- The equivalent of an unprecedented 255 million jobs were lost as a result of the COVID-19 pandemic. Global unemployment increased by 33 million in 2020, with the unemployment rate rising by 1.1 percentage points to 6.5 per cent while 81 million workers quit the ranks of the labour market altogether, and millions of enterprises were forced to close or sharply curtail their activities.
- This led to a sharp increase in poverty and inequalities. Global labour income declined by 8.3 per cent, which amounts to US$3.7 trillion, or 4.4 per cent of global GDP. The number of working people in extreme poverty (i.e. earning less than US$ 1.90 per day in PPP) increased by 31 million worldwide between 2019 and 2020, bringing the extreme working poverty rate to 7.8 per cent (up from 6.6 per cent in 2019).
- The loss in labour income has been distributed unevenly between workers, with youth, women and low-skilled workers seeing the sharpest drops in disposable income. The massive job losses in hard-hit sectors contrast deeply with the positive job growth evident in a number of higher skilled services sectors. This divergence increases inequality within countries, but also across countries depending on the severity of the employment impact on the hardest-hit sectors.
- These differential effects of the crisis are likely to leave an enduring scar on the overall macroeconomic performance of economies. If they persist for an extended period, lower labour force participation and productivity growth will reduce the growth potential of individual economies and the world economy as a whole.
- Given the uncertainties on the speed and quality of the economic recovery, ILO employment forecasts reveal persistent global working-hour losses in 2021, amounting to 3.0 per cent of total hours lost relative to the fourth quarter of 2019. This is equivalent to a forecasted loss of 90 million full-time jobs in 2021.
- The world needs to invest in a human-centred recovery from the crisis and focus on achieving resilience through the pursuit of social justice. This requires to invest in strengthening the capacities of all women and men to benefit from the opportunities of a changing world of work; strengthening the institutions of work to ensure adequate protection of all workers; and promoting full and productive employment through massive investments in the digital, green and care economies.
- Social dialogue between governments and employers’ and workers’ organizations will be essential to build the consensus needed to achieve a successful and sustainable recovery.
- Climate change is not only a macro-critical risk. It threatens people’s livelihoods. With comprehensive and concerted policy action to address climate change, we can bring positive durable change to our well-being, create decent employment and safeguard our planet.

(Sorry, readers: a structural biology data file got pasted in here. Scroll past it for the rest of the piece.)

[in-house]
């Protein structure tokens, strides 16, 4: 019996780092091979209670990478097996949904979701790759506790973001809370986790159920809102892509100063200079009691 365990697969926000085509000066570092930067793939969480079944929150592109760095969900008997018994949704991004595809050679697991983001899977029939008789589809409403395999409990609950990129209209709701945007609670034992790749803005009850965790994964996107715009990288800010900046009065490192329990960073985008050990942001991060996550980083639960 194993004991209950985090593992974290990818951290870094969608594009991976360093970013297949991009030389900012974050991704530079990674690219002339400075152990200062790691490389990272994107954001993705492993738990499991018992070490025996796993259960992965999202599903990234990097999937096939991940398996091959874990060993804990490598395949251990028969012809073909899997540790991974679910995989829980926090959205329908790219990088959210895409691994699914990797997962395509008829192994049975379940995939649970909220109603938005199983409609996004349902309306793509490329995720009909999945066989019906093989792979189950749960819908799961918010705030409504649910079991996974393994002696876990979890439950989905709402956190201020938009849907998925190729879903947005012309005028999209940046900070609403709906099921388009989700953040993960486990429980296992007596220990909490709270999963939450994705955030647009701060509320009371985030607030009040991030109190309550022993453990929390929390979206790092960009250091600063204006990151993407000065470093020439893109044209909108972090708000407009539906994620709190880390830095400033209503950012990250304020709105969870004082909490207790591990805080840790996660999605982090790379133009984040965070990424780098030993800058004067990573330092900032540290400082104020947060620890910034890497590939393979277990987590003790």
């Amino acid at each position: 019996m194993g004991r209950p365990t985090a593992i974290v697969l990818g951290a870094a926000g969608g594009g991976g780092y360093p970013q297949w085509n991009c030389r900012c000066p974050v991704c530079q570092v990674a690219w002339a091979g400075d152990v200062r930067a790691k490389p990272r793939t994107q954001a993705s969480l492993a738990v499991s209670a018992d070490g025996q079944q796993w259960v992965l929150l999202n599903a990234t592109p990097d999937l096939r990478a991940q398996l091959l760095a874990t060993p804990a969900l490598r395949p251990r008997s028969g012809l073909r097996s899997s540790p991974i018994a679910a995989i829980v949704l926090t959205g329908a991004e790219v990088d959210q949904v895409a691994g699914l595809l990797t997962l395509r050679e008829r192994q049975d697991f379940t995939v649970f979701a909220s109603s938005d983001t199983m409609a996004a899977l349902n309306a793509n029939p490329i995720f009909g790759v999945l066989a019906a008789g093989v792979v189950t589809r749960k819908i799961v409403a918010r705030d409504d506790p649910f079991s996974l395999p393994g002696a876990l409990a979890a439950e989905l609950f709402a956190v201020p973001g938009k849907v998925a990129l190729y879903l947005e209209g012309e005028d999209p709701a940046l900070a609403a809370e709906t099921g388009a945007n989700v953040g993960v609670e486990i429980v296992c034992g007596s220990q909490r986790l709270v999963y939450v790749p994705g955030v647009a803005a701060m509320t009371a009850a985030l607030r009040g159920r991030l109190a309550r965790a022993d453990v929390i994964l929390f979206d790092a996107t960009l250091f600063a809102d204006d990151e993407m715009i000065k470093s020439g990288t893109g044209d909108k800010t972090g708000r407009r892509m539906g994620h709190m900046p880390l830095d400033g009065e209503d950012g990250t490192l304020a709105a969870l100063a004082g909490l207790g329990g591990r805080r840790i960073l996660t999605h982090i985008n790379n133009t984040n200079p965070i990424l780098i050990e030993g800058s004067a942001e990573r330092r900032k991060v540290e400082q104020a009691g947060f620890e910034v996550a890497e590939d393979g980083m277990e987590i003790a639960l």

Economic and social outlook
An unprecedented 255 million full-time equivalent jobs lost as a result of the COVID-19 pandemicAt the start of 2021, 3 out of 4 workers were still affected by restriction measures to stop the spread of COVID-19 – close to the peak of 85 per cent reached in late July 2020. Furthermore over 430 million enterprises worldwide operate in the four economic sectors hardest hit by the crisis, and since the pandemic began have needed to cease or sharply curtail business activities for long periods.1 As a result, 8.8 per cent of global working hours were lost in 2020 relative to the fourth quarter of 2019, the equivalent of 255 million full-time jobs. This decline in working hours translated into both employment losses – an unprecedented 114 million jobs were lost globally in 2020 relative to 2019 – and a reduction in working hours for those who remained employed, with significant variation across regions. Employment losses were highest in the Americas and lowest in Europe where job retention schemes supported reduced working hours while remaining employed. In relative terms, employment losses were higher for women than for men, and for young workers than for adult workers.2
These unprecedented employment losses translated in an increase in global unemployment by 33 million in 2020, with the unemployment rate rising by 1.1 percentage points to 6.5 per cent. But employment losses in 2020 translated mainly into inactivity, which increased by 81 million3, with the global labour force participation rate decreasing by 2.2 percentage points to 58.7 per cent.
A sharp increase in poverty and inequalities reversing progress made so farWorkers have suffered large reductions in the income they receive from work. Global labour income (referring to any income related to formal or informal employment undertaken for pay or profit, but without considering any government transfer and benefits) in 2020 is estimated to have declined by 8.3 per cent, which amounts to US$3.7 trillion, or 4.4 per cent of global gross domestic product (GDP).4 The largest labour income loss was experienced by workers in the Americas (10.3 per cent).